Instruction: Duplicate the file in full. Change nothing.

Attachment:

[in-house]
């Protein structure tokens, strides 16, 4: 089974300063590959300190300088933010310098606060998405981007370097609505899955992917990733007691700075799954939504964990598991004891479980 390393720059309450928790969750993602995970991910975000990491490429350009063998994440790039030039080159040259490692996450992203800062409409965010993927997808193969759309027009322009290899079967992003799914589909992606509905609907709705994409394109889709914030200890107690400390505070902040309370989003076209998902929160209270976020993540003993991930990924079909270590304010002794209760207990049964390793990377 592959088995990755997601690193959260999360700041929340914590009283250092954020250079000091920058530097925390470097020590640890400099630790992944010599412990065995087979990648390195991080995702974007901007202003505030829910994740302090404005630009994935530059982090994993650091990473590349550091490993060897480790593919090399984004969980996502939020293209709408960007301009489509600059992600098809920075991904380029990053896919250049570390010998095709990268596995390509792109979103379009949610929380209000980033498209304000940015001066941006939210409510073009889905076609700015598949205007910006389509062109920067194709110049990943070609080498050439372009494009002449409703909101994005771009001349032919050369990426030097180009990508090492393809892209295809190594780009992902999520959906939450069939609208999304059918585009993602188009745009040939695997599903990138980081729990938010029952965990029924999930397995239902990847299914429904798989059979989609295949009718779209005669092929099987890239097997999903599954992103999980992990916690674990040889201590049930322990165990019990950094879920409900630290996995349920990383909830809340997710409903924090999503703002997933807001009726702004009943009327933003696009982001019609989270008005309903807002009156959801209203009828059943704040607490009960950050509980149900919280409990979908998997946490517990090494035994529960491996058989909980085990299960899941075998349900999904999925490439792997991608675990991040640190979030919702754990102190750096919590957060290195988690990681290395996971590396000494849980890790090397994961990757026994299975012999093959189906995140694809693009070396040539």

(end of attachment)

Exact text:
[in-house]
């Protein structure tokens, strides 16, 4: 089974300063590959300190300088933010310098606060998405981007370097609505899955992917990733007691700075799954939504964990598991004891479980 390393720059309450928790969750993602995970991910975000990491490429350009063998994440790039030039080159040259490692996450992203800062409409965010993927997808193969759309027009322009290899079967992003799914589909992606509905609907709705994409394109889709914030200890107690400390505070902040309370989003076209998902929160209270976020993540003993991930990924079909270590304010002794209760207990049964390793990377 592959088995990755997601690193959260999360700041929340914590009283250092954020250079000091920058530097925390470097020590640890400099630790992944010599412990065995087979990648390195991080995702974007901007202003505030829910994740302090404005630009994935530059982090994993650091990473590349550091490993060897480790593919090399984004969980996502939020293209709408960007301009489509600059992600098809920075991904380029990053896919250049570390010998095709990268596995390509792109979103379009949610929380209000980033498209304000940015001066941006939210409510073009889905076609700015598949205007910006389509062109920067194709110049990943070609080498050439372009494009002449409703909101994005771009001349032919050369990426030097180009990508090492393809892209295809190594780009992902999520959906939450069939609208999304059918585009993602188009745009040939695997599903990138980081729990938010029952965990029924999930397995239902990847299914429904798989059979989609295949009718779209005669092929099987890239097997999903599954992103999980992990916690674990040889201590049930322990165990019990950094879920409900630290996995349920990383909830809340997710409903924090999503703002997933807001009726702004009943009327933003696009982001019609989270008005309903807002009156959801209203009828059943704040607490009960950050509980149900919280409990979908998997946490517990090494035994529960491996058989909980085990299960899941075998349900999904999925490439792997991608675990991040640190979030919702754990102190750096919590957060290195988690990681290395996971590396000494849980890790090397994961990757026994299975012999093959189906995140694809693009070396040539």